1 in 3 US troops have refused to get a COVID-19 vaccine, a Pentagon official said

  • One in every three US service members have declined to be vaccinated for COVID-19.
  • A top Pentagon official made the disclosure to the House Armed Services Committee on Wednesday.
  • The vaccine is not compulsory to troops, but the DOD wants to “help them understand the benefits.”
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Around one-third of US troops are refusing to get a COVID-19 vaccine, a top Pentagon official said Wednesday.

“Acceptance rates are somewhere in the two-thirds territory,” Air Force Maj. Gen. Jeff Taliaferro, the Joint Staff’s vice director for operations, told the House Armed Services Committee during a hearing on the Defense Department’s response to the pandemic.

The vaccine is not compulsory for service members, but Taliaferro told Rep. Mike Rogers, the top Republican lawmaker on the committee, that the military must do better “to help them understand the benefits.”

The military’s acceptance rate is, however, higher than that of the general population, which, according to the Kaiser Family Foundation, is around 50%.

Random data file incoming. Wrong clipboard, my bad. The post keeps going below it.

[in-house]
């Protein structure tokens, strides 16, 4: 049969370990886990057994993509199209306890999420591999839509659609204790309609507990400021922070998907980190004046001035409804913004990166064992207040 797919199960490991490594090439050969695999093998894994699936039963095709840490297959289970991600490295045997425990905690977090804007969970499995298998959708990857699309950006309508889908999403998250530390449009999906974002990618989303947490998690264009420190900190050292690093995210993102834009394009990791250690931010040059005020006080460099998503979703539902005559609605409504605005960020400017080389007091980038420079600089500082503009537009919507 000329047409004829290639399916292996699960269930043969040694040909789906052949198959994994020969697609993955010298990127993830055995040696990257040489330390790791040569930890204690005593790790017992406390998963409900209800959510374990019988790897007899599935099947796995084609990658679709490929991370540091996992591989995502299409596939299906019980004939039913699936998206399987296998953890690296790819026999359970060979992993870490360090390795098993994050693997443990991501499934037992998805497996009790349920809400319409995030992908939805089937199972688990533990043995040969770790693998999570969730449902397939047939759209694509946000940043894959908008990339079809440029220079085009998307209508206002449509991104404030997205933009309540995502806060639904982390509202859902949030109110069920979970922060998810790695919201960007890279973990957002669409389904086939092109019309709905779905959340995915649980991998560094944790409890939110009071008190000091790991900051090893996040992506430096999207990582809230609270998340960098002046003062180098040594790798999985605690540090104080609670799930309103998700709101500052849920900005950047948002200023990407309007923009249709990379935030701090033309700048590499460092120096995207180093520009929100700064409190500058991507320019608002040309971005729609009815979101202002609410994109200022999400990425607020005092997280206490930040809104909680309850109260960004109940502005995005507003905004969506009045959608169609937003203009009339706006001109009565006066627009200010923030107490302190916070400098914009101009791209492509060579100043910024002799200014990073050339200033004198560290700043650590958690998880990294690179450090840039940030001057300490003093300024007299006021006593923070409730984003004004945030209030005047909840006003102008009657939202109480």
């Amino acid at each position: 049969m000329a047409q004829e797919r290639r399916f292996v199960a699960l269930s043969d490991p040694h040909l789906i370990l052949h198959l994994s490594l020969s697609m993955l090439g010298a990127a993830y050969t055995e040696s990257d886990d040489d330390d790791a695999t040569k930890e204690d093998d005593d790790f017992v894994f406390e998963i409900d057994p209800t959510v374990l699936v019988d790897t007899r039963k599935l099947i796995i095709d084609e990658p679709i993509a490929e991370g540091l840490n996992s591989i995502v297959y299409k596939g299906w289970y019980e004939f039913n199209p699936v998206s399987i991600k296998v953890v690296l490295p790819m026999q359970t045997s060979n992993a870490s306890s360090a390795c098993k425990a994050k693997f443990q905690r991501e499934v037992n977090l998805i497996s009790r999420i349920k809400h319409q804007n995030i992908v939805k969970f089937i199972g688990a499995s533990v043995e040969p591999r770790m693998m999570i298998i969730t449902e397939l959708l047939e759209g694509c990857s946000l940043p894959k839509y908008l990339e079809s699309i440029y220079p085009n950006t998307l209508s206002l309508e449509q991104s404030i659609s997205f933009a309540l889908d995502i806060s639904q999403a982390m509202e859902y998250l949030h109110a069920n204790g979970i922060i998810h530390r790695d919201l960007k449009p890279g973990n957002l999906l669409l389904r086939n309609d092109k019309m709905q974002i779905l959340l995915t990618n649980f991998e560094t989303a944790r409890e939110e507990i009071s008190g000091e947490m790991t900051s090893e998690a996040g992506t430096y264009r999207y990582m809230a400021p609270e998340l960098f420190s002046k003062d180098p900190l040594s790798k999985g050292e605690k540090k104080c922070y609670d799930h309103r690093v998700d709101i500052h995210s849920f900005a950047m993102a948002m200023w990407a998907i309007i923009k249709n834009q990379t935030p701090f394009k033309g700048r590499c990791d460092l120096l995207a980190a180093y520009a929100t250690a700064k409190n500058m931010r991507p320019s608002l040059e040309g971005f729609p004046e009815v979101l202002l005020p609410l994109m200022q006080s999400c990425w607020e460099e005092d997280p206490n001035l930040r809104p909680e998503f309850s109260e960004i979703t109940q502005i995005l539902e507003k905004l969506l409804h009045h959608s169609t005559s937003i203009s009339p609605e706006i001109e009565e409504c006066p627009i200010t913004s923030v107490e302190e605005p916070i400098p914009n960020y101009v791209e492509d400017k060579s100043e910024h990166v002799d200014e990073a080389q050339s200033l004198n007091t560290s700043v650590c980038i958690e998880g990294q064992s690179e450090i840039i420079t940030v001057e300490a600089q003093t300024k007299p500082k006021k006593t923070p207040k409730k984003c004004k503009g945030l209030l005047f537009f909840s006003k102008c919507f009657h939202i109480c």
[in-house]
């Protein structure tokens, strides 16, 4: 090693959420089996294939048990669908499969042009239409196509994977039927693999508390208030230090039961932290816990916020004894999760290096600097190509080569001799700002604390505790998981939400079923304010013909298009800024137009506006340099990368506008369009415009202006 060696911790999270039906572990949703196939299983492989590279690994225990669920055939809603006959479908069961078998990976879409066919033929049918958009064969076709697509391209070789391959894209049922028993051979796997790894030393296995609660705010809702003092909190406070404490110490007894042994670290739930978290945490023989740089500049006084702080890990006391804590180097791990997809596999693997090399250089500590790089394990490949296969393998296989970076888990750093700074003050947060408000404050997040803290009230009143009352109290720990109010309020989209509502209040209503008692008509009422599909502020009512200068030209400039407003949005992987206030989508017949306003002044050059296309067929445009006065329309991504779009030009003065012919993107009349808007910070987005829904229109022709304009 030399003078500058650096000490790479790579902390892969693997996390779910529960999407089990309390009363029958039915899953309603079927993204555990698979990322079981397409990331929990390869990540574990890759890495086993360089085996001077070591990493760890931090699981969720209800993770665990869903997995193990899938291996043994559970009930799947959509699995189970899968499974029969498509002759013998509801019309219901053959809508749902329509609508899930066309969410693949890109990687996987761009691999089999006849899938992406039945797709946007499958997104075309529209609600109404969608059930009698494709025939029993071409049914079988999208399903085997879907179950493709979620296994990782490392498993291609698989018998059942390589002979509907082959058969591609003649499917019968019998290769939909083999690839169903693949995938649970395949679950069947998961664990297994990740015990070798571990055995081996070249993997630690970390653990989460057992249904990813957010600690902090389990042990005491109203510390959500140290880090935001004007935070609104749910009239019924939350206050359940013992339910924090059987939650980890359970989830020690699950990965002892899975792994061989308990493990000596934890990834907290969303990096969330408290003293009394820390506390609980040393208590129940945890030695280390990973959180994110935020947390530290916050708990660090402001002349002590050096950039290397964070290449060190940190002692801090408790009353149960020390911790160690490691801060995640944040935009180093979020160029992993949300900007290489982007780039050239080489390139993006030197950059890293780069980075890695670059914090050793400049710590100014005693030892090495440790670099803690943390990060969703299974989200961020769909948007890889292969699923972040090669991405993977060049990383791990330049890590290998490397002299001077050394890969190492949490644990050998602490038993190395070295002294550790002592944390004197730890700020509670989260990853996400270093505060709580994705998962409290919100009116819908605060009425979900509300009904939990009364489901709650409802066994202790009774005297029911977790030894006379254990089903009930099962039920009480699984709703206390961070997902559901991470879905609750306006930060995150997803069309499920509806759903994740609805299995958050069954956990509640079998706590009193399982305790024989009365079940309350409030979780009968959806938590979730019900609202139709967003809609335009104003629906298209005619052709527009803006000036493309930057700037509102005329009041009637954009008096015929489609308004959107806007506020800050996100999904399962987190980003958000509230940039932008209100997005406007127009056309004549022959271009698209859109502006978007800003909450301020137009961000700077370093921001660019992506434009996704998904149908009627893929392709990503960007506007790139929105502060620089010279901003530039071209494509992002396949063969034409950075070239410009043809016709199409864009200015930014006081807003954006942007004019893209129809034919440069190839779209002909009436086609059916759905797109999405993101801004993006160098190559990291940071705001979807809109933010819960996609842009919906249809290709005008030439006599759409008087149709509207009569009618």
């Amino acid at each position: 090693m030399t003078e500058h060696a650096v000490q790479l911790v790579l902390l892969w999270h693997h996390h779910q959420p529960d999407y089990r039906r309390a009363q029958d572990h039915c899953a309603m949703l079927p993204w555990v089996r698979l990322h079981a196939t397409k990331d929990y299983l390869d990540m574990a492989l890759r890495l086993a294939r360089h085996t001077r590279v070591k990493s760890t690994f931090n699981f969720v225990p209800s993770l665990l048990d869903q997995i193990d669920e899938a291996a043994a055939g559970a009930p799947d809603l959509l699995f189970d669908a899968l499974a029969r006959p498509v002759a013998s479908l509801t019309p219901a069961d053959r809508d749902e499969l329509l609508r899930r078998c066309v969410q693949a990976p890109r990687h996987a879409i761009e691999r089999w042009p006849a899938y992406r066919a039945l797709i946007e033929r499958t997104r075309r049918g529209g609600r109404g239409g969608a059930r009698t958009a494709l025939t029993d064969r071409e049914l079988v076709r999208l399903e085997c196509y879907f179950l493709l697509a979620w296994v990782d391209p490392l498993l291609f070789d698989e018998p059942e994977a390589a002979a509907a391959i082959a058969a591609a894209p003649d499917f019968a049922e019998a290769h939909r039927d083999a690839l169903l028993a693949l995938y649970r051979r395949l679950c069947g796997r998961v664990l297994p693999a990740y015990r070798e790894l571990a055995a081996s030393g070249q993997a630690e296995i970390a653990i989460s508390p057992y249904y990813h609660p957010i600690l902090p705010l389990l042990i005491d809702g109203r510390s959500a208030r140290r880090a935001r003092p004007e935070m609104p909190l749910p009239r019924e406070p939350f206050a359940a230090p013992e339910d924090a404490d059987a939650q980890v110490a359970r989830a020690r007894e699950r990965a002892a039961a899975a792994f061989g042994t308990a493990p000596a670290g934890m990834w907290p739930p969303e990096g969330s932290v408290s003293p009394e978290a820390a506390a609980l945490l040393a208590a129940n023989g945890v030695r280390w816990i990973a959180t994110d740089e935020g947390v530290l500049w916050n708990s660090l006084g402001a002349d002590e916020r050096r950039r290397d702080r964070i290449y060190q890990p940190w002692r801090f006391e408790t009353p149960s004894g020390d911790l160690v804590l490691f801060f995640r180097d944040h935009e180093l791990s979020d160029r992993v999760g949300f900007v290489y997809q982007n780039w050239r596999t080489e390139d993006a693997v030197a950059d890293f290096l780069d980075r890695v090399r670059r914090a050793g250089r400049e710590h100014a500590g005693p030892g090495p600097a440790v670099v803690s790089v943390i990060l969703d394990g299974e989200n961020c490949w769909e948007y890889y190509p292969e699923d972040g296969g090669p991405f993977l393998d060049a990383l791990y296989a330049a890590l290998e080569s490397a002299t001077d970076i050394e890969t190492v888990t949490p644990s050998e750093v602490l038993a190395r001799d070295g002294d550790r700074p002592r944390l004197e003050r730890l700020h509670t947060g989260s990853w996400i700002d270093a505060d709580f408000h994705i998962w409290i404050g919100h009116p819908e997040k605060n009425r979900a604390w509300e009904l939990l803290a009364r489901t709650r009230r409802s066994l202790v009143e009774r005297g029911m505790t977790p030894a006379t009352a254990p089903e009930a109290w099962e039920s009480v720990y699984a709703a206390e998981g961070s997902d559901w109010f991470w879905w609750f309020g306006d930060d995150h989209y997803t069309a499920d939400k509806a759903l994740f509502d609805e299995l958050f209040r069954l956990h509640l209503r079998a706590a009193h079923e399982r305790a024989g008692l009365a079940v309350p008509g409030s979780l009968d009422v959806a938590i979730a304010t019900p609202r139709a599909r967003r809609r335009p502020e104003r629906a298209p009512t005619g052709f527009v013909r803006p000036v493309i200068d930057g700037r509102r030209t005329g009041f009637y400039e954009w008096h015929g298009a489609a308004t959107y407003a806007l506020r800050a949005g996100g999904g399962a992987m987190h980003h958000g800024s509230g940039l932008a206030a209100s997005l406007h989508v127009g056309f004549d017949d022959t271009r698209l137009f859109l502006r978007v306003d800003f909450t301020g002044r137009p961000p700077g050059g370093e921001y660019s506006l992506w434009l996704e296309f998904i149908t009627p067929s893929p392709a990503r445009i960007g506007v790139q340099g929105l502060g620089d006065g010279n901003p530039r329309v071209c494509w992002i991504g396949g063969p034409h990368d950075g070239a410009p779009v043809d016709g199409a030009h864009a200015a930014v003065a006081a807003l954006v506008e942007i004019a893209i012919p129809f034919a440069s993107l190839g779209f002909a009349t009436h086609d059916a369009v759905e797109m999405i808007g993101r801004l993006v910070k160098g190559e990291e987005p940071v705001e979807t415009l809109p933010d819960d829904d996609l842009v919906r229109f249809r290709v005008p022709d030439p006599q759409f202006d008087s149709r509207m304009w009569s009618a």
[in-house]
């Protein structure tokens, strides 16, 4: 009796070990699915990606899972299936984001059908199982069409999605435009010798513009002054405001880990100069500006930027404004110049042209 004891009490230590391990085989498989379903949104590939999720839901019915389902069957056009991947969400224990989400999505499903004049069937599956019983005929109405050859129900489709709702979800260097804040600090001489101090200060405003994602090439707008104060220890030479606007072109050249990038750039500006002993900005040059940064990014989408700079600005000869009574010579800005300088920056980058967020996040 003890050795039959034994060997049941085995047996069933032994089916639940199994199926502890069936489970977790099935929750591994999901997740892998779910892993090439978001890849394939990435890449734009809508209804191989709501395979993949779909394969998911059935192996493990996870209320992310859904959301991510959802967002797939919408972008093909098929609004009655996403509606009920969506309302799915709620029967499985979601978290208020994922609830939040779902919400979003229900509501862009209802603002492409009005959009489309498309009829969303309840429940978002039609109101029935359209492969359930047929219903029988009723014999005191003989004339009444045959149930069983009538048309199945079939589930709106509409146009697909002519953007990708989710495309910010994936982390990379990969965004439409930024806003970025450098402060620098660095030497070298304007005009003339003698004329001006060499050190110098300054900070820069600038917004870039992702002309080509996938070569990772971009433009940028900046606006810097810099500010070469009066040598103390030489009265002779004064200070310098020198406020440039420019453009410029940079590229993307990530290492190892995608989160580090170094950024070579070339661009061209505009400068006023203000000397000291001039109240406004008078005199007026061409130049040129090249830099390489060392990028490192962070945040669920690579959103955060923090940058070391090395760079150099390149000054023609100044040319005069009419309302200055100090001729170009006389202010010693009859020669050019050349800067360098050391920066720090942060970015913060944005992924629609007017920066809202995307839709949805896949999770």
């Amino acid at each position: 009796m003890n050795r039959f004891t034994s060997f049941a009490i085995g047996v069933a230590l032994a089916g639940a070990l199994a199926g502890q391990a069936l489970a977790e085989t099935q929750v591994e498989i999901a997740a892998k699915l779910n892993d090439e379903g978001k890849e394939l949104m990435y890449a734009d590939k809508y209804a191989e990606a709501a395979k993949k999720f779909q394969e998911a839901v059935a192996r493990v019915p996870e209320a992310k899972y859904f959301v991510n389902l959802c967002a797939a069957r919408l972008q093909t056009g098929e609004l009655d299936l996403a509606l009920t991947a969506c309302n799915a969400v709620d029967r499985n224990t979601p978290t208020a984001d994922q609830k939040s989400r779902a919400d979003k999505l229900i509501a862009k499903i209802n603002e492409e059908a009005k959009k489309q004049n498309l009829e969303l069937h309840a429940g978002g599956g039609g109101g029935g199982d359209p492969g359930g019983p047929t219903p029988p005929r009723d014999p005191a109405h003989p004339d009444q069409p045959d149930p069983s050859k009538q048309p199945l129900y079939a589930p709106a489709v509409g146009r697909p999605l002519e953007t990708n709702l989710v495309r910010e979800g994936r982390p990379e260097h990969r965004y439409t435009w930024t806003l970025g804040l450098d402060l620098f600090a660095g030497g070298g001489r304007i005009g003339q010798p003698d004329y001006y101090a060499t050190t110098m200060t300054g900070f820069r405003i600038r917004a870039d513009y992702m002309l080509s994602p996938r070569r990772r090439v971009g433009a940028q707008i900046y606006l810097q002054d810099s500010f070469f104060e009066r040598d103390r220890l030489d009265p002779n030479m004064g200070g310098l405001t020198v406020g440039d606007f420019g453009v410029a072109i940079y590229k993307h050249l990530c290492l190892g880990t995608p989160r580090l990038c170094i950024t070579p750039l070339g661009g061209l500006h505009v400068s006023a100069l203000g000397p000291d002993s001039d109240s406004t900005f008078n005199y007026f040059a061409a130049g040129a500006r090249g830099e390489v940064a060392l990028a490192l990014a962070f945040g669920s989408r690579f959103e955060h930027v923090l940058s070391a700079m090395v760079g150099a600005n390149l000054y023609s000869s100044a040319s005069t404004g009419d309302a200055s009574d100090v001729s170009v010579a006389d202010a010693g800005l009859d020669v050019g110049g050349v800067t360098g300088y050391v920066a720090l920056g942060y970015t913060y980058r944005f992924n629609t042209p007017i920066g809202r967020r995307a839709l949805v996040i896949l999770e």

As of Wednesday, a total of 916,575 doses have been administered to DOD personnel, with 359,000 troops having received their first shot and 147,000 troops fully vaccinated, Pentagon spokesman John Kirby told Politico.

Taliaferro added that service members are deployable even if they have not been vaccinated.

Air Force Maj. Gen. Steven S. Nordhaus, the National Guard Bureau’s director of operations, also told the hearing that the vaccine acceptance rate in the National Guard was around “two-thirds to 70%.”

The US military had, until Wednesday, given little indication how many troops had been vaccinated.

The silence had led critics to question whether the military was hiding data.

“Nobody is hiding data,” Kirby told Politico. “We don’t have a system in place across the services to specifically track data with respect to those individuals who for whatever reason are declining.”

In his opening statement during Wednesday’s hearing, Rep. Rogers said that it was important that US military personnel are vaccinated.

“It’s critical for our national security that every service member, as well as DOD civilian personnel and contractors, receive vaccines as soon as possible,” he said.

“I am interested to hear from our witnesses what percentage of our service members have been vaccinated, what the refusal rate has been, and what steps they are taking to get more shots into arms.”

Last December, the Pentagon announced that top commanders, including former acting Secretary of Defense Chris Miller, would be getting their vaccines publicly to send a “message” of confidence.

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